ICD-10-CM Code E89.5

Postprocedural testicular hypofunction

Version 2020 Billable Code Diagnoses For Males Only

Valid for Submission

E89.5 is a billable code used to specify a medical diagnosis of postprocedural testicular hypofunction. The code is valid for the year 2020 for the submission of HIPAA-covered transactions. The ICD-10-CM code E89.5 might also be used to specify conditions or terms like cytotoxic drug-induced hypospermatogenesis, gonad postablative failure, iatrogenic testicular hypofunction, postablative testicular hypofunction, post-chemotherapy testicular hypofunction, postirradiation testicular hypofunction, etc

The code E89.5 is applicable to male patients only. It is clinically and virtually impossible to use this code on a non-male patient.

ICD-10:E89.5
Short Description:Postprocedural testicular hypofunction
Long Description:Postprocedural testicular hypofunction

Index to Diseases and Injuries

The Index to Diseases and Injuries is an alphabetical listing of medical terms, with each term mapped to one or more ICD-10 code(s). The following references for the code E89.5 are found in the index:


Code Edits

The Medicare Code Editor (MCE) detects and reports errors in the coding of claims data. The following ICD-10 Code Edits are applicable to this code:

  • Diagnoses for males only - Medicare Code Editor detects inconsistencies between a patient’s sex and any diagnosis on the patient’s record, this code applies to MALES only .

Synonyms

The following clinical terms are approximate synonyms or lay terms that might be used to identify the correct diagnosis code:

  • Cytotoxic drug-induced hypospermatogenesis
  • Gonad postablative failure
  • Iatrogenic testicular hypofunction
  • Postablative testicular hypofunction
  • Post-chemotherapy testicular hypofunction
  • Postirradiation testicular hypofunction
  • Postsurgical testicular hypofunction
  • Testicular hypofunction following procedure

Diagnostic Related Groups

The ICD-10 code E89.5 is grouped in the following groups for version MS-DRG V37.0 What are Diagnostic Related Groups?
The Diagnostic Related Groups (DRGs) are a patient classification scheme which provides a means of relating the type of patients a hospital treats. The DRGs divides all possible principal diagnoses into mutually exclusive principal diagnosis areas referred to as Major Diagnostic Categories (MDC).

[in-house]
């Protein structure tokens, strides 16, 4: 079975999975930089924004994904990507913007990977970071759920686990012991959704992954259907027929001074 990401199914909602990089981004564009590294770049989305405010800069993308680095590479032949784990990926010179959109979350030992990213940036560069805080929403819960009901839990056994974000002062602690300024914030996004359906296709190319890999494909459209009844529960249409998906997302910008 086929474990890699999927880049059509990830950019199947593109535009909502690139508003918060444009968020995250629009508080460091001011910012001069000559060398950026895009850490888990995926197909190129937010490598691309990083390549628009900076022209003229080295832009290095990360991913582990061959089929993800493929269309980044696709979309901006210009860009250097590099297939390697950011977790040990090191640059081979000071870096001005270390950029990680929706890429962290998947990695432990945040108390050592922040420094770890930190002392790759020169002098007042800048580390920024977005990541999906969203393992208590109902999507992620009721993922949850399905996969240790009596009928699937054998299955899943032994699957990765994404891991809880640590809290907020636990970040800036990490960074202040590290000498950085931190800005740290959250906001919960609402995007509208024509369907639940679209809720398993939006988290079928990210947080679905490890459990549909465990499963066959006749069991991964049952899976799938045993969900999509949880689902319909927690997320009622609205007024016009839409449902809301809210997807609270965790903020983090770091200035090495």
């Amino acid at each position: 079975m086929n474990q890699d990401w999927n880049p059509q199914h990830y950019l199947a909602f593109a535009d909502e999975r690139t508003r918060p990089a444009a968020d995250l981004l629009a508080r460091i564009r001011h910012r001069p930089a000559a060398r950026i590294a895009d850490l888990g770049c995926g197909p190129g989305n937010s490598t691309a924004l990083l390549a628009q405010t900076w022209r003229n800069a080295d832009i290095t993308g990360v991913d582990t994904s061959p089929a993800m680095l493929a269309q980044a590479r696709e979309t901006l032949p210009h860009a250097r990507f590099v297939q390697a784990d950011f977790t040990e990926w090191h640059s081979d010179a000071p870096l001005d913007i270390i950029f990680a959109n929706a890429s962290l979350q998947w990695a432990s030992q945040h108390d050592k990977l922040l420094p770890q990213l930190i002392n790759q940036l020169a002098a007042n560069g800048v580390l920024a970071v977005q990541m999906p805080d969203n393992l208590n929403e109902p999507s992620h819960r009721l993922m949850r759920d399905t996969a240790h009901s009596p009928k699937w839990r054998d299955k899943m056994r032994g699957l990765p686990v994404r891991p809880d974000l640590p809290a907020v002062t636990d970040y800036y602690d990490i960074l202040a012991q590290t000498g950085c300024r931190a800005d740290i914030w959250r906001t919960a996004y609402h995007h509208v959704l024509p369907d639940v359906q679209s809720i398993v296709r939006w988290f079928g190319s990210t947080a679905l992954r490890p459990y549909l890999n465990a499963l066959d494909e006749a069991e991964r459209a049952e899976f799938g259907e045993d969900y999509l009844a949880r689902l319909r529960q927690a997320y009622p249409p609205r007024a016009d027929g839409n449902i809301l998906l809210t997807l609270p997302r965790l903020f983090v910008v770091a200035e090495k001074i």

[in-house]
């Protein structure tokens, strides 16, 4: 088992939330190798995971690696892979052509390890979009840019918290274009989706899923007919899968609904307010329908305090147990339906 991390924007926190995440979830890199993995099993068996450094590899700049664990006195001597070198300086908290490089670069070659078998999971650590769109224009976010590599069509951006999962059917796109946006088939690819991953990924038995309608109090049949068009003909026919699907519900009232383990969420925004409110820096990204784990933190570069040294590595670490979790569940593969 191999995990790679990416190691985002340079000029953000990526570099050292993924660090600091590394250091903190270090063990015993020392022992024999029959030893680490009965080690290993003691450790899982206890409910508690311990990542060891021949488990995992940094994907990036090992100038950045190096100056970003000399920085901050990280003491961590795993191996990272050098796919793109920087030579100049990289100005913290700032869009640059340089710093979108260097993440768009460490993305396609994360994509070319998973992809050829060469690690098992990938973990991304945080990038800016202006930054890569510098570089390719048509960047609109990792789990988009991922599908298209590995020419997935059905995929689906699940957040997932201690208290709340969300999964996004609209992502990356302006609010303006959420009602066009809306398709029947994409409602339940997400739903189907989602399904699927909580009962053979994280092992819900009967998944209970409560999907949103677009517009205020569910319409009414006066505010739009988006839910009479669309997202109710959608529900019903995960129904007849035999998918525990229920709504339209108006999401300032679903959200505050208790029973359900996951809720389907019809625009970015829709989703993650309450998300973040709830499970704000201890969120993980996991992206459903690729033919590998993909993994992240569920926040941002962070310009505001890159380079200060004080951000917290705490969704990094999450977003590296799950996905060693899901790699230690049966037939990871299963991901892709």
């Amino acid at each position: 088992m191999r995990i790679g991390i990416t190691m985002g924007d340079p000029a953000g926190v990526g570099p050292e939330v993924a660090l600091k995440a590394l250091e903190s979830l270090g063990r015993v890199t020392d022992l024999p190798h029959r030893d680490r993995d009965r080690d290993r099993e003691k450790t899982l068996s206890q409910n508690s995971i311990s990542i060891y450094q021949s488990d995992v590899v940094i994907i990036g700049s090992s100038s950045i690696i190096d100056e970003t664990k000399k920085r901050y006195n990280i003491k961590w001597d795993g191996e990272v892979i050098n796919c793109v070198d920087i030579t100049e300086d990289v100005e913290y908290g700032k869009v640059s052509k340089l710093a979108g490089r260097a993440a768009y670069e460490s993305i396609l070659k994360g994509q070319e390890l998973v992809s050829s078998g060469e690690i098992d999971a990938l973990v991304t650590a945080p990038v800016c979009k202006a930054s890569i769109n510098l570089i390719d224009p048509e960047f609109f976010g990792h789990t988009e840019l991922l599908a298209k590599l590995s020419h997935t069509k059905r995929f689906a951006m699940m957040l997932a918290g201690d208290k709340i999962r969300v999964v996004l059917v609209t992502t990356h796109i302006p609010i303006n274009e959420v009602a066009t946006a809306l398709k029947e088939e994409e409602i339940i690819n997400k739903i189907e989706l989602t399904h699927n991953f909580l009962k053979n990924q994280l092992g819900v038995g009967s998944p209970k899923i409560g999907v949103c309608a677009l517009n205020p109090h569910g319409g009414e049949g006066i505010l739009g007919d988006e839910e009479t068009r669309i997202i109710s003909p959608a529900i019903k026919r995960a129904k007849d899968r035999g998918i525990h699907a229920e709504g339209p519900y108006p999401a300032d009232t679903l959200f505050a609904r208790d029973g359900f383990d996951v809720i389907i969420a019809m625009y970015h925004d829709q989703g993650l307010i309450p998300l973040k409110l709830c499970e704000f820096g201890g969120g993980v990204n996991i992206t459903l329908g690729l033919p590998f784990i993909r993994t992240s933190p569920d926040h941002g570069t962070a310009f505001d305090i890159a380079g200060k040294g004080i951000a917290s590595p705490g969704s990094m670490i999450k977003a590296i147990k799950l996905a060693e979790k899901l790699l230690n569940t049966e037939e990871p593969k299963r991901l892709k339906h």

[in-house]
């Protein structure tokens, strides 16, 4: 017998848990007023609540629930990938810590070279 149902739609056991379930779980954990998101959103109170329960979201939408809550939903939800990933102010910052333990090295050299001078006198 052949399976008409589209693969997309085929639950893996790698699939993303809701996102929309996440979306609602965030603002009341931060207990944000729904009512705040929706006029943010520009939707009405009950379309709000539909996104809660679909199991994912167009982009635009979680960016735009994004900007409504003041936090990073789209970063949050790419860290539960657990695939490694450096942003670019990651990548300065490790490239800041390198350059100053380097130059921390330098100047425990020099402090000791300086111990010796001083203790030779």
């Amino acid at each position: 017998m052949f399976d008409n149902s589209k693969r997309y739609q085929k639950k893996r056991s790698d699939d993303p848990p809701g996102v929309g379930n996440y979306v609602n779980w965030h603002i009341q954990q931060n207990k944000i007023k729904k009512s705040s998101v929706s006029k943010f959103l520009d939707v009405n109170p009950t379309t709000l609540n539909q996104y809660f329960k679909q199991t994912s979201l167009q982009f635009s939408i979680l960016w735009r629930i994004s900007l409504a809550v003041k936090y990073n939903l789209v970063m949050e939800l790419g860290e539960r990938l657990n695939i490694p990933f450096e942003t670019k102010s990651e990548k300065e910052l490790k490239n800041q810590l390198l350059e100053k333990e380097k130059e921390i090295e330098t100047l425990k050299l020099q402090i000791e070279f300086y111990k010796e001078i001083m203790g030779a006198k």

applicable from 10/01/2020 through 09/30/2020.

  • 643 - ENDOCRINE DISORDERS WITH MCC
  • 644 - ENDOCRINE DISORDERS WITH CC
  • 645 - ENDOCRINE DISORDERS WITHOUT CC/MCC

Convert E89.5 to ICD-9

  • 257.1 - Postablat testic hypofun

Code Classification

  • Endocrine, nutritional and metabolic diseases (E00–E90)
    • Postprocedural endocrine and metabolic complications and disorders, not elsewhere classified (E89)
      • Postproc endocrine and metabolic comp and disorders, NEC (E89)

Code History

  • FY 2016 - New Code, effective from 10/1/2015 through 9/30/2016
    (First year ICD-10-CM implemented into the HIPAA code set)
  • FY 2017 - No Change, effective from 10/1/2016 through 9/30/2017
  • FY 2018 - No Change, effective from 10/1/2017 through 9/30/2018
  • FY 2019 - No Change, effective from 10/1/2018 through 9/30/2019
  • FY 2020 - No Change, effective from 10/1/2019 through 9/30/2020

Information for Patients


Testicular Disorders

Testicles, or testes, make male hormones and sperm. They are two egg-shaped organs inside the scrotum, the loose sac of skin behind the penis. It's easy to injure your testicles because they are not protected by bones or muscles. Men and boys should wear athletic supporters when they play sports.

You should examine your testicles monthly and seek medical attention for lumps, redness, pain or other changes. Testicles can get inflamed or infected. They can also develop cancer. Testicular cancer is rare and highly treatable. It usually happens between the ages of 15 and 40.


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